Can We Talk? – Redux

February 19, 2021
Posted by Jay Livingston

Is talking a concession?

This exchange turned up in my Twitter feed this morning,

In case the screenshot is not legible, Robert Wright is responding to a paragraph from a WSJ story “U.S. Says It Would Meet for Nuclear Talks With Iran, Other Powers”  (here behind the WSJ paywall)

The plan was denounced by a key congressional Republican. “It is concerning the Biden administration is already making concessions in an apparent attempt to re-enter the flawed Iran deal,” said Rep. Michael McCaul of Texas, senior Republican on the House Foreign Affairs Committee.
Wright disagrees:
The “plan” being denounced by this “key” Republican is literally just to sit down and talk to Iranian officials. He's opposed to talking, which he considers a “concession”.
But McCaul is not the only one who considers talking a concession. We all do, at least when the talkee is someone we strongly disagree with. But should we? The tweet took me back to this post from 2006, when this blog was a mere toddler not even three months old. It was called “Can We Talk?” It seems as relevant today as it did then.

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The news today is that North Korea has agreed to sit down in talks about their nuclear bomb. North Korea leader Kim Jong-il (son of former leader Kim Il Sung) had previously demanded that the US talk with North Korea one-to-one, but US leader George Bush (son of former leader George Bush) had refused. Lil' Bush refused direct talks and insisted that four other countries had to be there.  Lil' Kim eventually caved, probably because China was threatening to cut off its oil.  

North Korea isn’t the only country we won’t talk to directly. Syria, Iran, maybe others. As with North Korea, if we’re going to communicate with them at all, we need other countries as intermediaries to relay the messages.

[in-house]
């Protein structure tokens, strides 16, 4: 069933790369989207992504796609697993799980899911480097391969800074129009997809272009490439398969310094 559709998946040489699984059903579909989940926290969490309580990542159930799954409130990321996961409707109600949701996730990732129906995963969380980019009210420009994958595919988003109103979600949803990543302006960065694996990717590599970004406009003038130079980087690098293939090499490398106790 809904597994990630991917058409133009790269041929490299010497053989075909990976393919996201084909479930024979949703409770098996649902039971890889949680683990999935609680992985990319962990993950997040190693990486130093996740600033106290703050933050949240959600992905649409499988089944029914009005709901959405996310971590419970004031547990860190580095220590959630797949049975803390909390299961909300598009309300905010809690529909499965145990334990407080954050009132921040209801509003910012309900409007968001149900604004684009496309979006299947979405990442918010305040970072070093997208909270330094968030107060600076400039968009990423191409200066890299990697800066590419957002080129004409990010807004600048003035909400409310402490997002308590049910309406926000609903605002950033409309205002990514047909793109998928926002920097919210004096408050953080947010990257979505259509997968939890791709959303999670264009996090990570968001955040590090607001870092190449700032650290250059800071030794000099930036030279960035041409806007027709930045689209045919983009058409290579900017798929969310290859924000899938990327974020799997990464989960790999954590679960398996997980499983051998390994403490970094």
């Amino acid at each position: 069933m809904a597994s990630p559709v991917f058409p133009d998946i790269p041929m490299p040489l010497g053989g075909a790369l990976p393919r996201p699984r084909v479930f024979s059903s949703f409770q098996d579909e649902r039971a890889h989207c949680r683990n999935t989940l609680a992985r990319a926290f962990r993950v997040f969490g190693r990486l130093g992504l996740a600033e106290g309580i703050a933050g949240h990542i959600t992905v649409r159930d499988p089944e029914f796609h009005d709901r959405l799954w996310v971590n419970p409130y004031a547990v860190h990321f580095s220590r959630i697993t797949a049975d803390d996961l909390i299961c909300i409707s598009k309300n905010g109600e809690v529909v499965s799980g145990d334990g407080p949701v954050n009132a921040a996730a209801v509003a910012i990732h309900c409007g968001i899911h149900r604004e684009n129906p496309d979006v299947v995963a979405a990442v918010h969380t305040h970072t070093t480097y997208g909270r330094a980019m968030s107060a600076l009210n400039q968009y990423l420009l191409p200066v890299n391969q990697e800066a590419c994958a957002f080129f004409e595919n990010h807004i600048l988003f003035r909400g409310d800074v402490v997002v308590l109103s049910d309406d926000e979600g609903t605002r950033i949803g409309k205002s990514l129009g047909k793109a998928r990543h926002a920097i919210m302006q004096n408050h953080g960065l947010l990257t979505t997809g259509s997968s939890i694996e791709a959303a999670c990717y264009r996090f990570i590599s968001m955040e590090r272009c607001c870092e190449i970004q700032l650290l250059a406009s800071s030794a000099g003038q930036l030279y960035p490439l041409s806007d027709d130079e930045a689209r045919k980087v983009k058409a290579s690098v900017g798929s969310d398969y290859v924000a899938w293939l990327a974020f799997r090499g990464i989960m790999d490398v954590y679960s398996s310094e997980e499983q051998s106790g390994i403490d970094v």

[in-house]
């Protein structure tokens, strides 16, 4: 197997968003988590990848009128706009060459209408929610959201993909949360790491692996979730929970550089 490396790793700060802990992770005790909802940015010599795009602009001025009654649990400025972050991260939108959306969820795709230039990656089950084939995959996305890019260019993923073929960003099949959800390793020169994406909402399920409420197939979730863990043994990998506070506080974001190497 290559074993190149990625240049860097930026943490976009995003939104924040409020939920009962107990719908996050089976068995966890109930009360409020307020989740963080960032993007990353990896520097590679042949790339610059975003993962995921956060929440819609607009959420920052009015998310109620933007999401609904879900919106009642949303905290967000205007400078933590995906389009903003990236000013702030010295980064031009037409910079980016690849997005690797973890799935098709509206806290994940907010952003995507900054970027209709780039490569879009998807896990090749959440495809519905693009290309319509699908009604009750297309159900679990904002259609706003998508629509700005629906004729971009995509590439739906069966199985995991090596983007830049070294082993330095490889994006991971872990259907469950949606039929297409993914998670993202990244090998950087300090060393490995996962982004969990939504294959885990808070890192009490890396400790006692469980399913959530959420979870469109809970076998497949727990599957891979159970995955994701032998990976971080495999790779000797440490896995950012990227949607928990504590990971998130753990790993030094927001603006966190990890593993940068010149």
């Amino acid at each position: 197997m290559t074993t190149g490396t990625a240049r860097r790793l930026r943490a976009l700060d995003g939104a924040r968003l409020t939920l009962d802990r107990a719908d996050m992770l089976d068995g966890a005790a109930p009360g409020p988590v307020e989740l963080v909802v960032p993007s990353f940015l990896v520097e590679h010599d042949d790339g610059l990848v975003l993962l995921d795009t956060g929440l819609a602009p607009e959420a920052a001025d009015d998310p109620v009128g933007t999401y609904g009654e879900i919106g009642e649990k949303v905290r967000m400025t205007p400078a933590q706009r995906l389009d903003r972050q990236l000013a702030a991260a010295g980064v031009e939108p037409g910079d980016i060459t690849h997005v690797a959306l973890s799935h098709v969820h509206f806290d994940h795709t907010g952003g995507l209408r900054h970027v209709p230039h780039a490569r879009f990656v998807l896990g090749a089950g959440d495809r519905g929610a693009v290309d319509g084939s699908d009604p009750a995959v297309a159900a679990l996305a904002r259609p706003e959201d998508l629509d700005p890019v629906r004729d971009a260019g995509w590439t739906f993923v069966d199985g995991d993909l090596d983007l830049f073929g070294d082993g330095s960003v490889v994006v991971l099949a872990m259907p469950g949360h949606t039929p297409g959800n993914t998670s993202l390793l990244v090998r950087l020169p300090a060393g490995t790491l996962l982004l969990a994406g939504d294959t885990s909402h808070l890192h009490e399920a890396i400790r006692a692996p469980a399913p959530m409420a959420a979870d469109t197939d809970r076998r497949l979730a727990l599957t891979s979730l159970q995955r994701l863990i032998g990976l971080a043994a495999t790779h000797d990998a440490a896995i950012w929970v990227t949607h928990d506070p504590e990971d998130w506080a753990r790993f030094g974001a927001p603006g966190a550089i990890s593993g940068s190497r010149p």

When I was a kid, I would sometimes have a dispute with one of my brothers, and we’d get so angry, we’d refuse to talk to each other. At the dinner table, I’d say something like, “Tell Skip that if  he doesn’t give back my racer, I’m not going tell him where I hid his airplane.” My mother would dutifully turn to her right and repeat the message, as though my brother hadn’t been right there to hear it. Then she’d do the same with his answer. You see similar scenes in sitcoms and movies. Maybe it happened in your family too.

In real life, at least in my house, it never lasted long. Everyone would see how stupid it was, how impossible to sustain, and usually we’d wind up dissolving in laughter at how ridiculous we were.

I imagine our ambassador turning to the Chinese representative and saying, “You tell North Korea that we aren’t going to give it any food unless they stop making bombs.” China turns to North Korea, just as my mother turned to my brother, and repeats the same message. North Korea says to China, “Yeah, well you tell the US . . . .” and so on. That’s pretty much what these countries have been doing anyway, though without actually sitting down in the same room.

When people insist on this “I’m not talking to him” charade, we call it childish and silly. When nations do it, we call it foreign policy.

(Full disclosure: I think I may be borrowing — i.e., stealing— this observation from something I heard Philip Slater say many years ago.)